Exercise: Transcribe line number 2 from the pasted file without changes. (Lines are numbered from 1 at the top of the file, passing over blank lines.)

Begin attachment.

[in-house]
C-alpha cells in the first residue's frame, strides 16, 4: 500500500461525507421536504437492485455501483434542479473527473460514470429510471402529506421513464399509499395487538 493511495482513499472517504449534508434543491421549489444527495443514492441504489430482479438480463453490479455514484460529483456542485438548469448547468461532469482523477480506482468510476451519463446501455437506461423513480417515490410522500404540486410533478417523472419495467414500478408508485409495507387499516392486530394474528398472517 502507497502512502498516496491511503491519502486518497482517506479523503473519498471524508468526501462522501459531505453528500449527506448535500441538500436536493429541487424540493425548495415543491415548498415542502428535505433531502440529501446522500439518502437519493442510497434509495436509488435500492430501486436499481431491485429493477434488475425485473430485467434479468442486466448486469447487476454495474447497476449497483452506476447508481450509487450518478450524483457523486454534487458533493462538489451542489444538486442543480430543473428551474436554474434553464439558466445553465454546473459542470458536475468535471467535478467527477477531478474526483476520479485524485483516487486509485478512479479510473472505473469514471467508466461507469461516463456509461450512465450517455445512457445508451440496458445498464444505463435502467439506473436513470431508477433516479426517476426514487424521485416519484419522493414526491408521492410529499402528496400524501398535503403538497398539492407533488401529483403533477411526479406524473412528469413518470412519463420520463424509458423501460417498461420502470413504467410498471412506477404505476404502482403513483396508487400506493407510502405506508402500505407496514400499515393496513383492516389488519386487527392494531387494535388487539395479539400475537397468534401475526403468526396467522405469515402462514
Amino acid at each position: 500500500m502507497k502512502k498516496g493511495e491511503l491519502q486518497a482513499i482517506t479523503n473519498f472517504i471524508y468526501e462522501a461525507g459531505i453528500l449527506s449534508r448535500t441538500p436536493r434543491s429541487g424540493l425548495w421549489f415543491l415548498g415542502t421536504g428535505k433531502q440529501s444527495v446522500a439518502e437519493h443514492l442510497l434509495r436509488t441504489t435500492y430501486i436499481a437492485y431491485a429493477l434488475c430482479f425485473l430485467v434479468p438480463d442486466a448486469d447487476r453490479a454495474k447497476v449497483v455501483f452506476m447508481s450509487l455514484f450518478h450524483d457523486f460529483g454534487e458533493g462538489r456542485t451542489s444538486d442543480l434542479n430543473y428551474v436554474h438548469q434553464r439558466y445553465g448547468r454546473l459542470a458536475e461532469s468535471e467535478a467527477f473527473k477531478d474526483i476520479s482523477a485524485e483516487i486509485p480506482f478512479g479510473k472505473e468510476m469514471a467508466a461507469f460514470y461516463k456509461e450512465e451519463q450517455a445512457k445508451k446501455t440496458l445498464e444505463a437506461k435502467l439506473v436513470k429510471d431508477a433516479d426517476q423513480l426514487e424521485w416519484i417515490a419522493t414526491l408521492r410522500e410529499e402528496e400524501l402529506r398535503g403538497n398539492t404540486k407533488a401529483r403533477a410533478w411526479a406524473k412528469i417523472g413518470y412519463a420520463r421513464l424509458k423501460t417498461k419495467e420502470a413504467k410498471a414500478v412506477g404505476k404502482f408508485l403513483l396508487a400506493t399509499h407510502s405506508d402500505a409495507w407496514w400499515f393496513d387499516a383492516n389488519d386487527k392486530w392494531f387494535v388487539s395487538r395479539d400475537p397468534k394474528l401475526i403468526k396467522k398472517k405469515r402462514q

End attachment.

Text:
C-alpha cells in the first residue's frame, strides 16, 4: 500500500461525507421536504437492485455501483434542479473527473460514470429510471402529506421513464399509499395487538 493511495482513499472517504449534508434543491421549489444527495443514492441504489430482479438480463453490479455514484460529483456542485438548469448547468461532469482523477480506482468510476451519463446501455437506461423513480417515490410522500404540486410533478417523472419495467414500478408508485409495507387499516392486530394474528398472517 502507497502512502498516496491511503491519502486518497482517506479523503473519498471524508468526501462522501459531505453528500449527506448535500441538500436536493429541487424540493425548495415543491415548498415542502428535505433531502440529501446522500439518502437519493442510497434509495436509488435500492430501486436499481431491485429493477434488475425485473430485467434479468442486466448486469447487476454495474447497476449497483452506476447508481450509487450518478450524483457523486454534487458533493462538489451542489444538486442543480430543473428551474436554474434553464439558466445553465454546473459542470458536475468535471467535478467527477477531478474526483476520479485524485483516487486509485478512479479510473472505473469514471467508466461507469461516463456509461450512465450517455445512457445508451440496458445498464444505463435502467439506473436513470431508477433516479426517476426514487424521485416519484419522493414526491408521492410529499402528496400524501398535503403538497398539492407533488401529483403533477411526479406524473412528469413518470412519463420520463424509458423501460417498461420502470413504467410498471412506477404505476404502482403513483396508487400506493407510502405506508402500505407496514400499515393496513383492516389488519386487527392494531387494535388487539395479539400475537397468534401475526403468526396467522405469515402462514